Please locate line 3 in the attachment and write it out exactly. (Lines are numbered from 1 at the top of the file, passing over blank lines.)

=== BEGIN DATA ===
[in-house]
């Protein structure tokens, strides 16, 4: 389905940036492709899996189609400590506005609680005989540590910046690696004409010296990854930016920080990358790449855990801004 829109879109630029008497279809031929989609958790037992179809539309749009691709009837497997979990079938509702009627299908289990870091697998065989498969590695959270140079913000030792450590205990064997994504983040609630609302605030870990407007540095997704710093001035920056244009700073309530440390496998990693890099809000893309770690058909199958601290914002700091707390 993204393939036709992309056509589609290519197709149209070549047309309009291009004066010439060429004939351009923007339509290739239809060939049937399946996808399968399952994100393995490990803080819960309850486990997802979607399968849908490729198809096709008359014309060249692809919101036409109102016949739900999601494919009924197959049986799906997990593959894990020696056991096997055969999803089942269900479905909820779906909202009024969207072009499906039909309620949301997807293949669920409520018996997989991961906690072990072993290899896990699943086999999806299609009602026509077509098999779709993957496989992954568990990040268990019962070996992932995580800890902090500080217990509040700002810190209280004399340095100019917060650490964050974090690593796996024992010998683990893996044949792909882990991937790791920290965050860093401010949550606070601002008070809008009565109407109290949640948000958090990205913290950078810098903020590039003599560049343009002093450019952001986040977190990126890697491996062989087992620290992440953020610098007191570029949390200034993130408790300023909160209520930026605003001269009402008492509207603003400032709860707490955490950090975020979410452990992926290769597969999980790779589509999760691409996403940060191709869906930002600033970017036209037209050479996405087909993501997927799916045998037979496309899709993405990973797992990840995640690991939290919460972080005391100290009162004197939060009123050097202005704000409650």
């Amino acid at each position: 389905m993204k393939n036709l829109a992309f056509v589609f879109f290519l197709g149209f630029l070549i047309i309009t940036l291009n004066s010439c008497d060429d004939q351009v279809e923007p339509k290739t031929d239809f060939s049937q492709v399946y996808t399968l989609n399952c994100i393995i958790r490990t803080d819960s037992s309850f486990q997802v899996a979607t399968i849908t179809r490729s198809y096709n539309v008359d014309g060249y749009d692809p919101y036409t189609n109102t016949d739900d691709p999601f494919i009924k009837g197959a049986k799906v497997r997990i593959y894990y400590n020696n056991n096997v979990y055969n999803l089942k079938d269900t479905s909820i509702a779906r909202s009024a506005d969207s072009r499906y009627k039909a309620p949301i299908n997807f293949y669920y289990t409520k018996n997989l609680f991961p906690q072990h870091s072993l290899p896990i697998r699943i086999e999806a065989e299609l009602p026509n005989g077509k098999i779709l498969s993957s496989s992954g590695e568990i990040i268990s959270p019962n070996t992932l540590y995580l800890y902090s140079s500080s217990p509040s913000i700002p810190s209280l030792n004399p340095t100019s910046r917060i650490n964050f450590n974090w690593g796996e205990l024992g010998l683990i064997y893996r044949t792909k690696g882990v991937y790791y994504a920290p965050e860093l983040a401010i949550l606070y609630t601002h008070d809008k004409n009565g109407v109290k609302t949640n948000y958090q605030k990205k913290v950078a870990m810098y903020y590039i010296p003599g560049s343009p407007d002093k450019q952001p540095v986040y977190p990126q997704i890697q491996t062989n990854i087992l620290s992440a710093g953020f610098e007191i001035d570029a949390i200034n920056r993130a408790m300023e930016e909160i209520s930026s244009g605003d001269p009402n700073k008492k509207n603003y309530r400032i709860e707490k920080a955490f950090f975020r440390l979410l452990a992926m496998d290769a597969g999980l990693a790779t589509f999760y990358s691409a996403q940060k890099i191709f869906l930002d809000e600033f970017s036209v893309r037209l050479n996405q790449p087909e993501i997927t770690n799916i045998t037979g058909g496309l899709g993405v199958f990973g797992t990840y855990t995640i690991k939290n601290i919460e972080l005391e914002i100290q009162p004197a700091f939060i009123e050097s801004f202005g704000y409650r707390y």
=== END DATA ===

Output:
């Amino acid at each position: 389905m993204k393939n036709l829109a992309f056509v589609f879109f290519l197709g149209f630029l070549i047309i309009t940036l291009n004066s010439c008497d060429d004939q351009v279809e923007p339509k290739t031929d239809f060939s049937q492709v399946y996808t399968l989609n399952c994100i393995i958790r490990t803080d819960s037992s309850f486990q997802v899996a979607t399968i849908t179809r490729s198809y096709n539309v008359d014309g060249y749009d692809p919101y036409t189609n109102t016949d739900d691709p999601f494919i009924k009837g197959a049986k799906v497997r997990i593959y894990y400590n020696n056991n096997v979990y055969n999803l089942k079938d269900t479905s909820i509702a779906r909202s009024a506005d969207s072009r499906y009627k039909a309620p949301i299908n997807f293949y669920y289990t409520k018996n997989l609680f991961p906690q072990h870091s072993l290899p896990i697998r699943i086999e999806a065989e299609l009602p026509n005989g077509k098999i779709l498969s993957s496989s992954g590695e568990i990040i268990s959270p019962n070996t992932l540590y995580l800890y902090s140079s500080s217990p509040s913000i700002p810190s209280l030792n004399p340095t100019s910046r917060i650490n964050f450590n974090w690593g796996e205990l024992g010998l683990i064997y893996r044949t792909k690696g882990v991937y790791y994504a920290p965050e860093l983040a401010i949550l606070y609630t601002h008070d809008k004409n009565g109407v109290k609302t949640n948000y958090q605030k990205k913290v950078a870990m810098y903020y590039i010296p003599g560049s343009p407007d002093k450019q952001p540095v986040y977190p990126q997704i890697q491996t062989n990854i087992l620290s992440a710093g953020f610098e007191i001035d570029a949390i200034n920056r993130a408790m300023e930016e909160i209520s930026s244009g605003d001269p009402n700073k008492k509207n603003y309530r400032i709860e707490k920080a955490f950090f975020r440390l979410l452990a992926m496998d290769a597969g999980l990693a790779t589509f999760y990358s691409a996403q940060k890099i191709f869906l930002d809000e600033f970017s036209v893309r037209l050479n996405q790449p087909e993501i997927t770690n799916i045998t037979g058909g496309l899709g993405v199958f990973g797992t990840y855990t995640i690991k939290n601290i919460e972080l005391e914002i100290q009162p004197a700091f939060i009123e050097s801004f202005g704000y409650r707390y």